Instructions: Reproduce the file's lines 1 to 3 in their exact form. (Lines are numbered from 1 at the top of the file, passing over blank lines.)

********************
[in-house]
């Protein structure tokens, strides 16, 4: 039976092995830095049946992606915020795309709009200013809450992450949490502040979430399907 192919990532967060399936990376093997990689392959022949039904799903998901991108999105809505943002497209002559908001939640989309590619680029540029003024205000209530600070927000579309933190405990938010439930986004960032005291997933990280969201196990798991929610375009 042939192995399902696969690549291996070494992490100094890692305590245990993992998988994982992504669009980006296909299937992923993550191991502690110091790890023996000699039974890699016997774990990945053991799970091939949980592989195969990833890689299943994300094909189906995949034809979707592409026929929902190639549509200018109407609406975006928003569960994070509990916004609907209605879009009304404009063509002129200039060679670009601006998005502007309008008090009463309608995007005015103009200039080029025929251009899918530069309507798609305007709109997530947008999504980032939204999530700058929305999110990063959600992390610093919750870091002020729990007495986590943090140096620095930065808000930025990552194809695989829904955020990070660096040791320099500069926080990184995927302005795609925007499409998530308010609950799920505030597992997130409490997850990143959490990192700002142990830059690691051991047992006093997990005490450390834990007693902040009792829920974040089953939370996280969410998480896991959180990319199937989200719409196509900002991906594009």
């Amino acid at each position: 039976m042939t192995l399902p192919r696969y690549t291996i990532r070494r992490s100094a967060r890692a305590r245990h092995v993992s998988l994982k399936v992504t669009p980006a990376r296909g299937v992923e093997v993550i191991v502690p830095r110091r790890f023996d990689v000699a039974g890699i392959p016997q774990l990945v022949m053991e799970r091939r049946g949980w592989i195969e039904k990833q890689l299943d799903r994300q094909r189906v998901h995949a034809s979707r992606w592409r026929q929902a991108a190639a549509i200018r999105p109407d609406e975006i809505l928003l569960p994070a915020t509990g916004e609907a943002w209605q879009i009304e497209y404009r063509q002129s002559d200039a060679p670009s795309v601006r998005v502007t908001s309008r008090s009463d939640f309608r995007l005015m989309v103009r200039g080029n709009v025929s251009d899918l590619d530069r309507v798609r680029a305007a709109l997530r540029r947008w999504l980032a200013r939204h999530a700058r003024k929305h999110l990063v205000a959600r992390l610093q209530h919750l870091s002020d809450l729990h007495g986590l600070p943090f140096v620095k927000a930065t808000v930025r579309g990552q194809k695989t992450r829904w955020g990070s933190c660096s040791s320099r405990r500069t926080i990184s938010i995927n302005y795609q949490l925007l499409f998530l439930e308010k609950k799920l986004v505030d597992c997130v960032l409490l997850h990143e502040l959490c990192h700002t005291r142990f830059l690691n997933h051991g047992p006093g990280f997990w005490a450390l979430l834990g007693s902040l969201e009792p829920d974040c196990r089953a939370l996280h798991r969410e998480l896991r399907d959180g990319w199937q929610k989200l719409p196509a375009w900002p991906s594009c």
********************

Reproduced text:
[in-house]
């Protein structure tokens, strides 16, 4: 039976092995830095049946992606915020795309709009200013809450992450949490502040979430399907 192919990532967060399936990376093997990689392959022949039904799903998901991108999105809505943002497209002559908001939640989309590619680029540029003024205000209530600070927000579309933190405990938010439930986004960032005291997933990280969201196990798991929610375009 042939192995399902696969690549291996070494992490100094890692305590245990993992998988994982992504669009980006296909299937992923993550191991502690110091790890023996000699039974890699016997774990990945053991799970091939949980592989195969990833890689299943994300094909189906995949034809979707592409026929929902190639549509200018109407609406975006928003569960994070509990916004609907209605879009009304404009063509002129200039060679670009601006998005502007309008008090009463309608995007005015103009200039080029025929251009899918530069309507798609305007709109997530947008999504980032939204999530700058929305999110990063959600992390610093919750870091002020729990007495986590943090140096620095930065808000930025990552194809695989829904955020990070660096040791320099500069926080990184995927302005795609925007499409998530308010609950799920505030597992997130409490997850990143959490990192700002142990830059690691051991047992006093997990005490450390834990007693902040009792829920974040089953939370996280969410998480896991959180990319199937989200719409196509900002991906594009």
């Amino acid at each position: 039976m042939t192995l399902p192919r696969y690549t291996i990532r070494r992490s100094a967060r890692a305590r245990h092995v993992s998988l994982k399936v992504t669009p980006a990376r296909g299937v992923e093997v993550i191991v502690p830095r110091r790890f023996d990689v000699a039974g890699i392959p016997q774990l990945v022949m053991e799970r091939r049946g949980w592989i195969e039904k990833q890689l299943d799903r994300q094909r189906v998901h995949a034809s979707r992606w592409r026929q929902a991108a190639a549509i200018r999105p109407d609406e975006i809505l928003l569960p994070a915020t509990g916004e609907a943002w209605q879009i009304e497209y404009r063509q002129s002559d200039a060679p670009s795309v601006r998005v502007t908001s309008r008090s009463d939640f309608r995007l005015m989309v103009r200039g080029n709009v025929s251009d899918l590619d530069r309507v798609r680029a305007a709109l997530r540029r947008w999504l980032a200013r939204h999530a700058r003024k929305h999110l990063v205000a959600r992390l610093q209530h919750l870091s002020d809450l729990h007495g986590l600070p943090f140096v620095k927000a930065t808000v930025r579309g990552q194809k695989t992450r829904w955020g990070s933190c660096s040791s320099r405990r500069t926080i990184s938010i995927n302005y795609q949490l925007l499409f998530l439930e308010k609950k799920l986004v505030d597992c997130v960032l409490l997850h990143e502040l959490c990192h700002t005291r142990f830059l690691n997933h051991g047992p006093g990280f997990w005490a450390l979430l834990g007693s902040l969201e009792p829920d974040c196990r089953a939370l996280h798991r969410e998480l896991r399907d959180g990319w199937q929610k989200l719409p196509a375009w900002p991906s594009c």